The first time I heard of Notre Dame, was in high school Art History class. We studied the cathedral as an example of Gothic architecture and we memorized terminology and floor-plans. We learned of cross-vaults and flying buttresses. But there was something else: The light in our teacher’s eyes. The awe in her voice as she described centuries of craftsmanship. Her gravitas as she tried to open our self-absorbed teenage eyes to the existence of something so much bigger, and grander, and more significant than anything we would have encountered at that age. Learning about this building ignited my imagination. The thought that places like those were not just for movies or books, but actually existed, launched grand dreams within me.
The first time I visited Notre Dame was on a cold, rainy December morning in 2014. Like almost every other tourist in Paris that day, we were desperate to get out of the freezing drizzle. With scarcely enough time to glimpse at the apostles guarding the entrances, I was carried into the cathedral along with a wave of other people. It was not at all the kind of visit I had imagined. The side-aisles were crammed with moving bodies, silently shuffling along in a dim gloom. Nervous to keep my young children in sight, and pick-pockets at bay (the carnal amid the sublime), I could only sneak quick peeks, or quietly point my children’s attention to the rose windows.
Just before the throng carried me out the doors, I stepped between the rows of pews. My husband, who instinctively understood the gravity that moment held for me, took the kids and whispered, “We’ll meet you outside.” For a brief second, I allowed my gaze to travel up the tapering columns, letting them fulfill their purpose. They drew my eyes, and my heart, past the crisscross vaults and decorative ceiling, heavenward. For perhaps two deep breaths, I beheld the worship offered by craftsmen centuries ago. And added my own. For a breath or two more, this travel-weary sojourner found peace.
The next time I saw Notre Dame, was on a bright blue, summer morning in August 2017. Once again, we were making the most of a long layover, exploring the parts of Paris we hadn’t visited the first time around. Notre Dame was not on our itinerary, as we had seen it the previous time, but we happened to walk past it on our way to catch our water-taxi on the Seine. I asked my family to slow down, to spend some time taking in all we missed that rainy December day. We talked about flying buttresses and structure. I admired tarnished bronze kings who climbed towards the tall spire and the delicate lace that trimmed the roof line. The Lady shimmered pure and white in the early morning sunshine, showing off amid vivid green and white gardens.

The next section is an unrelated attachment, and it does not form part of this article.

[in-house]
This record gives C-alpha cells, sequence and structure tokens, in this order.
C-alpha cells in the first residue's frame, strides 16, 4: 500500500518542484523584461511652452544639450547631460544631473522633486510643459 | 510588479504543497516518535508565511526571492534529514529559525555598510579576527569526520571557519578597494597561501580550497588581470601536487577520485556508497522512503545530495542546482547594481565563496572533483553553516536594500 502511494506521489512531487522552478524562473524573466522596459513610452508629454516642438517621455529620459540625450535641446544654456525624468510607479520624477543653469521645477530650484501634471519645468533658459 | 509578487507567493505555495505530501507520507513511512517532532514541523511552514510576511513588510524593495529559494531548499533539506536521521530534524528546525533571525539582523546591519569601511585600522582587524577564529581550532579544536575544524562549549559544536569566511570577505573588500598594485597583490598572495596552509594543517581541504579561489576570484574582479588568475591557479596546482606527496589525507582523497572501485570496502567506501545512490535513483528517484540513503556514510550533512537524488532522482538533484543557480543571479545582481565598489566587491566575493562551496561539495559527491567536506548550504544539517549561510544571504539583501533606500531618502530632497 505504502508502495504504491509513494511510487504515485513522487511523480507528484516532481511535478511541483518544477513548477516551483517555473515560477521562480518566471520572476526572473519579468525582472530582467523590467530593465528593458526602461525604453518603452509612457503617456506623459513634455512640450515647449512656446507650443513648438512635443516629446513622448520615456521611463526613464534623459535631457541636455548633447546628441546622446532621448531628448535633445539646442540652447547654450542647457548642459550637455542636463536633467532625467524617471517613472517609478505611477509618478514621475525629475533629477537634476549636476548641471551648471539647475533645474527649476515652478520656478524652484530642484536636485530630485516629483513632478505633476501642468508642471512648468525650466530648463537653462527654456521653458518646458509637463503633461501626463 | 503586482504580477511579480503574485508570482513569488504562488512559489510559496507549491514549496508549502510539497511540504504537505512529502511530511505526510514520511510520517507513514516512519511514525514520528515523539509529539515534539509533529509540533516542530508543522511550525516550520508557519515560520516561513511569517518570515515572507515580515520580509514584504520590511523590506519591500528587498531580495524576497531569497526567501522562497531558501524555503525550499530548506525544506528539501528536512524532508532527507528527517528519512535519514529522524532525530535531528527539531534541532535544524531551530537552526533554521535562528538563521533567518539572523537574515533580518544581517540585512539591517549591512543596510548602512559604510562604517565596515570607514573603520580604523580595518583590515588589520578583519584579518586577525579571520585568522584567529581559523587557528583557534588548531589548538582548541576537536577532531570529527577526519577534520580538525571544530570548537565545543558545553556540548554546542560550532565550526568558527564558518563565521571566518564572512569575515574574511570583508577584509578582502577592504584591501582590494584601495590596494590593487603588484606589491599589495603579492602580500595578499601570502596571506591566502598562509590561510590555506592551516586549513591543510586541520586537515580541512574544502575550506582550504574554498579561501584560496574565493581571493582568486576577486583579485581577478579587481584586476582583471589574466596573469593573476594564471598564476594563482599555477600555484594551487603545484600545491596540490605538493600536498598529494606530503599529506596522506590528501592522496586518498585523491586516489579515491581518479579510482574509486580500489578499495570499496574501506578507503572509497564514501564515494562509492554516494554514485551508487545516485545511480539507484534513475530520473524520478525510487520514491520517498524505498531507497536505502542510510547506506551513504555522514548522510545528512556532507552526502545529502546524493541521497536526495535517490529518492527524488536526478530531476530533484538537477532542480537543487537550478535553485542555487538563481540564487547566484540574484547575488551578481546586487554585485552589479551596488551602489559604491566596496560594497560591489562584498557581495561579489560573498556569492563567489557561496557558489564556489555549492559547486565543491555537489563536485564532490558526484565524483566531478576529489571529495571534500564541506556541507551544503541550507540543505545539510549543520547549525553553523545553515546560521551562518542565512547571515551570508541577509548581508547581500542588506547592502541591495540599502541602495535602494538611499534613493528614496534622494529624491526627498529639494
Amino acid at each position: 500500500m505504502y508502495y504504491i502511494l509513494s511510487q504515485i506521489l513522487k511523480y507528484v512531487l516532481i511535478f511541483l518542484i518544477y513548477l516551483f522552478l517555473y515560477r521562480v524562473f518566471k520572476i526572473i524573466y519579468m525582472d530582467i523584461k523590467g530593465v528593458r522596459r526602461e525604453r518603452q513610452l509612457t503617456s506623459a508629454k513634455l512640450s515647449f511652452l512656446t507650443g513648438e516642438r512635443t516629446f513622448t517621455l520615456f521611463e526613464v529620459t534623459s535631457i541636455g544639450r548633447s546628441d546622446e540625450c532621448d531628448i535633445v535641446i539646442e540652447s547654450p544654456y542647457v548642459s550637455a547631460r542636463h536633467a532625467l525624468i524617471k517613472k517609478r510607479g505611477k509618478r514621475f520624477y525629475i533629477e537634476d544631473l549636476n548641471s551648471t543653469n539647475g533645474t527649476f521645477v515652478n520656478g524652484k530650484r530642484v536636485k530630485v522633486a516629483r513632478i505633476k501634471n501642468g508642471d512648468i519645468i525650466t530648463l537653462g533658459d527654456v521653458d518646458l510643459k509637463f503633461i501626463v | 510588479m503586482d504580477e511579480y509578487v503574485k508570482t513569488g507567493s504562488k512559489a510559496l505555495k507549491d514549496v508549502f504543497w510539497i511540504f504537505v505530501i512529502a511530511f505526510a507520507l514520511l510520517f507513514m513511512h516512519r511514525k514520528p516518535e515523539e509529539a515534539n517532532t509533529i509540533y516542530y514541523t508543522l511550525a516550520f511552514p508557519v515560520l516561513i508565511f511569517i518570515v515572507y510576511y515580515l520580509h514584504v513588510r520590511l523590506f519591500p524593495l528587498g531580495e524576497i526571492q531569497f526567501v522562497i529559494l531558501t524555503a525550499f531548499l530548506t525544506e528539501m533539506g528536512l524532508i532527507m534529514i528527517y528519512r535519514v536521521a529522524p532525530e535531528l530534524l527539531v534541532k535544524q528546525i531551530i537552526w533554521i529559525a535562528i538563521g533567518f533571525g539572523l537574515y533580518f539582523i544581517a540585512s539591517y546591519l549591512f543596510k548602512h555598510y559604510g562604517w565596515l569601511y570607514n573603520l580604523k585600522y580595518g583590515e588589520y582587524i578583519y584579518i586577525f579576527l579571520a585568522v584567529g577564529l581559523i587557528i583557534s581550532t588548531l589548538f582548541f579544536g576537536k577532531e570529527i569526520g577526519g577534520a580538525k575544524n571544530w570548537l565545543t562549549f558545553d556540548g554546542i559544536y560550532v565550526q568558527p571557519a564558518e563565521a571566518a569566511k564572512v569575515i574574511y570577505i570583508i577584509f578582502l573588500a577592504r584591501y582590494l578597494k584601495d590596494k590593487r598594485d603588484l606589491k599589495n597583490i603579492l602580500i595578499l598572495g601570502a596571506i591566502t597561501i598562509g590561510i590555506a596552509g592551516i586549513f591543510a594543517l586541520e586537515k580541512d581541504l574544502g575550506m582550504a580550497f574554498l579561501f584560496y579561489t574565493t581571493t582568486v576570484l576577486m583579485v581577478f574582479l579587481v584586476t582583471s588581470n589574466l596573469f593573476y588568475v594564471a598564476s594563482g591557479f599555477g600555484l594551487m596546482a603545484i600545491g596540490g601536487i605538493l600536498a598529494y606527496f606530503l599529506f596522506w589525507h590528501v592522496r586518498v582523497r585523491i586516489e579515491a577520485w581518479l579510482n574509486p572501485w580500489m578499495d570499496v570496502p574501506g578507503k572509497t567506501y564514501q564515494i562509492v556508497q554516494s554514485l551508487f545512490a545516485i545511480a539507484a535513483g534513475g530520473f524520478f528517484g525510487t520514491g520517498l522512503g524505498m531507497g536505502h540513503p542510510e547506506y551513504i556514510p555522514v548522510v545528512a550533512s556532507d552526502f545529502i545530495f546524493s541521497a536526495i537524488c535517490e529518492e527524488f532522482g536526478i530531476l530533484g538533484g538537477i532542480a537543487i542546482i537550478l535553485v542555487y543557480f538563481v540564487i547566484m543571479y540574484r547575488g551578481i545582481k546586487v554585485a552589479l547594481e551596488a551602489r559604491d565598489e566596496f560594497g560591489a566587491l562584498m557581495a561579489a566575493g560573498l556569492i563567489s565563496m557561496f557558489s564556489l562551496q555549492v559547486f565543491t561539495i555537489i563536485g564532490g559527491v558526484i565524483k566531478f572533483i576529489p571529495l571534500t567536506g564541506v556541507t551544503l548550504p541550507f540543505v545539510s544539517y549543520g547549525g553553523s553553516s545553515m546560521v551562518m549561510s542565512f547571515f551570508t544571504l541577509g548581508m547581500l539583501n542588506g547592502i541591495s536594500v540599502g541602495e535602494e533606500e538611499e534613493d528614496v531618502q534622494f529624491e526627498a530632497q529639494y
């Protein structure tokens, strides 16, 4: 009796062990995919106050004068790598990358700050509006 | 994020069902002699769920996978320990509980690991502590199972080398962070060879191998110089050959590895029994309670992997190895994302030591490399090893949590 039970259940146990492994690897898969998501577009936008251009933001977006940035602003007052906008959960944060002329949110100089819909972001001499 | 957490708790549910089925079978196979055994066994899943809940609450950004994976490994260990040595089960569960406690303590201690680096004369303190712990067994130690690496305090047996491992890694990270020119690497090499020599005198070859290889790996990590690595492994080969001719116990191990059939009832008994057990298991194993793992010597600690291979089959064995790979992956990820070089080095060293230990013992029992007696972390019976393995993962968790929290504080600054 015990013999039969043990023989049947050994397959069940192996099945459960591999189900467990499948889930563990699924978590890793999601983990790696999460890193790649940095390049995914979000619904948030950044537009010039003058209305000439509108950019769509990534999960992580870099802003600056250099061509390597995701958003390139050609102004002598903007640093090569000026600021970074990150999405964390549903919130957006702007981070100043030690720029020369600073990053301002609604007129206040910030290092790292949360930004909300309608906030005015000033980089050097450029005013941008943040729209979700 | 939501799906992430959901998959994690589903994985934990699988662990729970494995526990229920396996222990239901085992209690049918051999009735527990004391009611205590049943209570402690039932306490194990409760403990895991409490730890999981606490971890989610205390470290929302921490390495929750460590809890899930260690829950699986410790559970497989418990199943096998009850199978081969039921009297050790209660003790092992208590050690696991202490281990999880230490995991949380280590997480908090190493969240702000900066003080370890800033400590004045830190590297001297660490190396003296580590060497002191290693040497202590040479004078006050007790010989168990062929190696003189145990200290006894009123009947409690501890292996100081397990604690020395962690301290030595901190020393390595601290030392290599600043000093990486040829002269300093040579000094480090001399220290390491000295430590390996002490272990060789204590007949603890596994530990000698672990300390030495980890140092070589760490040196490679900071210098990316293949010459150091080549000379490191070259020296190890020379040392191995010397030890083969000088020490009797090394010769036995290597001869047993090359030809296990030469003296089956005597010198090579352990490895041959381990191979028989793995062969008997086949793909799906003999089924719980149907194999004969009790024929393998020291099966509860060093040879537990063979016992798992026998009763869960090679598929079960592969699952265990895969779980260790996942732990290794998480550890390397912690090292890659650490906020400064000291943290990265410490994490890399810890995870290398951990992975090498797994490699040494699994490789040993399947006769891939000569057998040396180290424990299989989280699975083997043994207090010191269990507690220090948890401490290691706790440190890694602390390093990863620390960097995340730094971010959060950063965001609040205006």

All throughout that morning in Paris, as we traveled along the Seine, or walked Paris’ streets, Notre Dame spires and towers were comforting beacons. She was a guide to navigate our way back home.
I wonder, in all the centuries you have graced the earth with your beauty, how many dreamers did you inspire? To how many travel-worn pilgrims did you provide sanctuary? How many lost and lonely did you lead back Home?
This often-lost traveler and dreamer thank you.
‘Till we see you again,
When I was a little girl, my mom taught me to sew. She taught me to thread the needle. She showed me to fold and pin the seams. She guided my unpracticed fingers to weave the needle in and out of the fabric to leave a neat row of tiny stitches. If I forgot to hold the short end of the thread and it slipped through the eye of the needle for the umpteenth time to lie limply on the fabric, she helped me pick up and start again. She taught me about tension. And later, sewing machines. And ripping out when those stitches were wrong, or crooked, or messy. Man, did she teach me about ripping out!
While she was sewing grand outfits for her friends, or light summer dresses for me, I made little pillows from her fabric scraps. I embellished them with her cut-off pieces of ribbon and lace. I stuffed them with cotton wool from her medicine cabinet and spritzed them with perfume from her vanity. Carefully, I wrapped them in gift wrap from her closet. And then I ceremoniously gifted them to her. Small gifts from her great gift.
Creating is like that.
The talent and passion were placed in us by a loving Creator. The opportunities, education, and connections orchestrated by the One who provides according to our needs. When we mess up, or get stuck, or stumble, He is the Loving Father who helps us pick up and start again. And when we persevere, and edit, and finish, and offer Him our final product, it is a small gift to the Giver of great gifts.
Somewhere in my mother’s dresser, there is still a lopsided little pillow. The fragrance of the perfume long gone. The stitches crooked and uneven. The ribbon a touch too short and the insides creeping out where the seams were not properly tucked. She treasures that imperfect little gift. Not because she needs another pillow. But because she recognizes it as something made with love and gratitude.
And God is like that.